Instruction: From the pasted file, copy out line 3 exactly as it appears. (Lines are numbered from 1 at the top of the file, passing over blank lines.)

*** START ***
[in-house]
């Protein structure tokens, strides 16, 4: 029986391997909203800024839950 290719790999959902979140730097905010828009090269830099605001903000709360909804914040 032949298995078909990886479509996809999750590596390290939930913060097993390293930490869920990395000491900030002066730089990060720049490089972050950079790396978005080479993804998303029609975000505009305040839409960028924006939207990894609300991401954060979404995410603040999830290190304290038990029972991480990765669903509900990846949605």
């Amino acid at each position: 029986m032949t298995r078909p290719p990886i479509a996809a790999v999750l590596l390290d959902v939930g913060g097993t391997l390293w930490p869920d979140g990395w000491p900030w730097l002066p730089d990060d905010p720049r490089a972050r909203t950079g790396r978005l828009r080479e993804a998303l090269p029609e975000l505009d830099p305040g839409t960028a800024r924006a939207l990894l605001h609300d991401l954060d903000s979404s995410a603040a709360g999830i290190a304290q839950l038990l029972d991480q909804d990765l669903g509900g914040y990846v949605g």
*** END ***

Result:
């Amino acid at each position: 029986m032949t298995r078909p290719p990886i479509a996809a790999v999750l590596l390290d959902v939930g913060g097993t391997l390293w930490p869920d979140g990395w000491p900030w730097l002066p730089d990060d905010p720049r490089a972050r909203t950079g790396r978005l828009r080479e993804a998303l090269p029609e975000l505009d830099p305040g839409t960028a800024r924006a939207l990894l605001h609300d991401l954060d903000s979404s995410a603040a709360g999830i290190a304290q839950l038990l029972d991480q909804d990765l669903g509900g914040y990846v949605g």